What the Sun finds: “No Child Left Behind already requires districts to offer transportation to alternate schools for students who want to opt out of low-achieving Title I campuses (which receive extra federal funding to serve students from low-income households). But while tens of thousands of Clark County students qualify, only a few hundred take advantage of the option each year.”
Why this is wrong: The Sun always points this out when the issue of school choice is brought up, but this isn’t the whole story. It is true that No Child Left Behind requires students in failing schools to be given the option of a new school, but 1) the school must be considered failing two years in a row, 2) the school district gets to choose the alternative schools, 3) many districts have been criticized for inadequately advertising the fact that parents may move their children, 4) there is often a short, two-week window in which to transfer the child and 5) choice between uniform, centrally controlled public schools isn’t much of a choice, and parents might recognize that fact.
Just because Nevada has a very limited, poorly advertised choice program among uniform schools that few students participate in, does not mean we should not have an expanded choice program – especially one in which schools must compete for students.
5) The conclusion
Finally, the Las Vegas Sun paraphrases Dr. David Damore, writing, “But the burden is on Sandoval to prove that school vouchers would really have a significant effect, Damore said. In other states the vouchers have proven to be of little use to parents because the monetary value isn’t enough to cover the full cost of parochial or private school tuition.”
Why this is wrong: The burden is not on Sandoval to prove vouchers work; it has already been proven. Nine out of 10 empirical random assignment studies show that vouchers work (nine out of 11 if you include the latest study on the D.C. voucher program, although there is the caveat that the voucher resulted in a graduation rate that was 21 points higher than the control group). Additionally, 18 out of 19 empirical studies find that public schools improve when faced with voucher competition.
Damore’s conclusion that vouchers are of little use because the monetary value isn’t high enough is only a partial truth. The ACLU made a similar claim this year in testimony to the Nevada Legislature, but the reasoning is bogus. It’s like arguing that you shouldn’t have food stamps because the food stamps don’t cover the cost of all the food you might eat.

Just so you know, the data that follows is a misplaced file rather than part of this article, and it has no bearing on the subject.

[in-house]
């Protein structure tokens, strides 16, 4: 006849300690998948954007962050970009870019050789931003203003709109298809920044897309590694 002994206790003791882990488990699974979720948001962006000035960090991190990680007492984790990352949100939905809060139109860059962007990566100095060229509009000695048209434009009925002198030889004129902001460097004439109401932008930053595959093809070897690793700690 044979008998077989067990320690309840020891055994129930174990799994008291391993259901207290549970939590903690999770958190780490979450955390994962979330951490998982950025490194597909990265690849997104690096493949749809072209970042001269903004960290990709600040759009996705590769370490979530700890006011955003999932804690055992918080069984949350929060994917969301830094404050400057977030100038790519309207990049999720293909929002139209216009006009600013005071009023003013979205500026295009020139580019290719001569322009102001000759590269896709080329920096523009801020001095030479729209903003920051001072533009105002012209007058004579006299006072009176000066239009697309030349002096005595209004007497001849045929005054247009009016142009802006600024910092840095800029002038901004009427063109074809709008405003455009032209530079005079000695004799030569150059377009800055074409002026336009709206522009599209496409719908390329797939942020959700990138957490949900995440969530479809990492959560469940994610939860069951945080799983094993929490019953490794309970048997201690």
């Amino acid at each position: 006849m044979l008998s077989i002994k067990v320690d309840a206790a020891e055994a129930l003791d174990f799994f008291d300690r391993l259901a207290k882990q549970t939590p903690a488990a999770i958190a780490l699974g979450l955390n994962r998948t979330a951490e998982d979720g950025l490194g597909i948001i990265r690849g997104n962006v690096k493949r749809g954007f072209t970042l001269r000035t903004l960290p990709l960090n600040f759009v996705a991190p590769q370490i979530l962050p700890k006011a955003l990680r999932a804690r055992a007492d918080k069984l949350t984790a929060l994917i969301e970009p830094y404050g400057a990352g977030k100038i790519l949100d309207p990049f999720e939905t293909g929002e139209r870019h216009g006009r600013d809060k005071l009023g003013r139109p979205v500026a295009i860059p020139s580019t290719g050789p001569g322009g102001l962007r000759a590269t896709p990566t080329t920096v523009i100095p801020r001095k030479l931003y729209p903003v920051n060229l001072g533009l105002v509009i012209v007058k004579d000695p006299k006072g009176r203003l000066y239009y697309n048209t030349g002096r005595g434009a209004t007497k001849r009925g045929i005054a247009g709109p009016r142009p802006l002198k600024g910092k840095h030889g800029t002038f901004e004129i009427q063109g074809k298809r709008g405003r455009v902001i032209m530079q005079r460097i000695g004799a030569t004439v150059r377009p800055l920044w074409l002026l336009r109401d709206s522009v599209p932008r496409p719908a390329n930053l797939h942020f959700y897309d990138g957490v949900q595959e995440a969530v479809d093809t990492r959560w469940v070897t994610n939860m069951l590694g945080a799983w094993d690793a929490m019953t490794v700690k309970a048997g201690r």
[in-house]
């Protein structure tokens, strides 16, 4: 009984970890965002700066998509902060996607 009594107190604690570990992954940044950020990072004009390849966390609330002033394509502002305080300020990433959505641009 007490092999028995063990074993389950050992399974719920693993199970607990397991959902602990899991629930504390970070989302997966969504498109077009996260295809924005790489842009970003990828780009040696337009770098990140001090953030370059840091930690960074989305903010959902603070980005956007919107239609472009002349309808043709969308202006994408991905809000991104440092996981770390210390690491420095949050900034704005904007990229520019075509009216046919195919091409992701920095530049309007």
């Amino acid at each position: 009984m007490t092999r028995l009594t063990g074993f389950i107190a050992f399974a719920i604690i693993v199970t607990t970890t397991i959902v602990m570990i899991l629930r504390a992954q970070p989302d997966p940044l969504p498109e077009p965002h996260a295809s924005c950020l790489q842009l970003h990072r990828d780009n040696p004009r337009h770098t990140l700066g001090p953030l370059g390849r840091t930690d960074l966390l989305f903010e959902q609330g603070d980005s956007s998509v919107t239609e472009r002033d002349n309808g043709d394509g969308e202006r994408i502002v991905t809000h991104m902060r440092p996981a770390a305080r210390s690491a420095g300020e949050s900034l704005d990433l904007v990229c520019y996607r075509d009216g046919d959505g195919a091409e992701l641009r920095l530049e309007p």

Here is the reality. Pretty much every voucher and tax-credit program in America today offers just a sliver of the funds available to traditional public schools. This is by design. When voucher opponents fail to stop the program in its tracks, they work to limit the funds available in the hopes that they can make the program less attractive. The D.C. Opportunity Scholarship Program offered scholarships worth up to $7,500 while the district spent $28,000 per pupil. Incidentally, the average scholarship awarded in D.C. was just $6,600.
Finally, the majority of voucher programs in the U.S. are so overwhelmingly popular – despite the limited funds – that they require lotteries in order to choose which lucky kids will get the money to go to a private school. If parents didn’t find vouchers to be of much use, we wouldn’t need lotteries to sort out who could attend a private school with a voucher and who was stuck in the traditional public school. Additionally, maybe Dr. Damore can explain how vouchers aren’t of much use to these parents and students protesting the cancelation of the D.C. Opportunity Scholarship Program:
*Other issues like privatization will be addressed at a later date. It is highly questionable whether CCSD has something resembling privatization, especially considering the fact that CCSD employs a legion of carpenters, plumbers, electricians, architects, mechanics, custodians and lawn-care laborers (you wouldn’t exactly call that privatization, would you?) Furthermore, I will note that separate budgets from the general fund do not mean those other funds can not make more efficient use of available resources. Additionally, the funds themselves are merely budgetary gimmicks, as the money can be moved around.
More on Reid’s and Sandoval’s education plans here.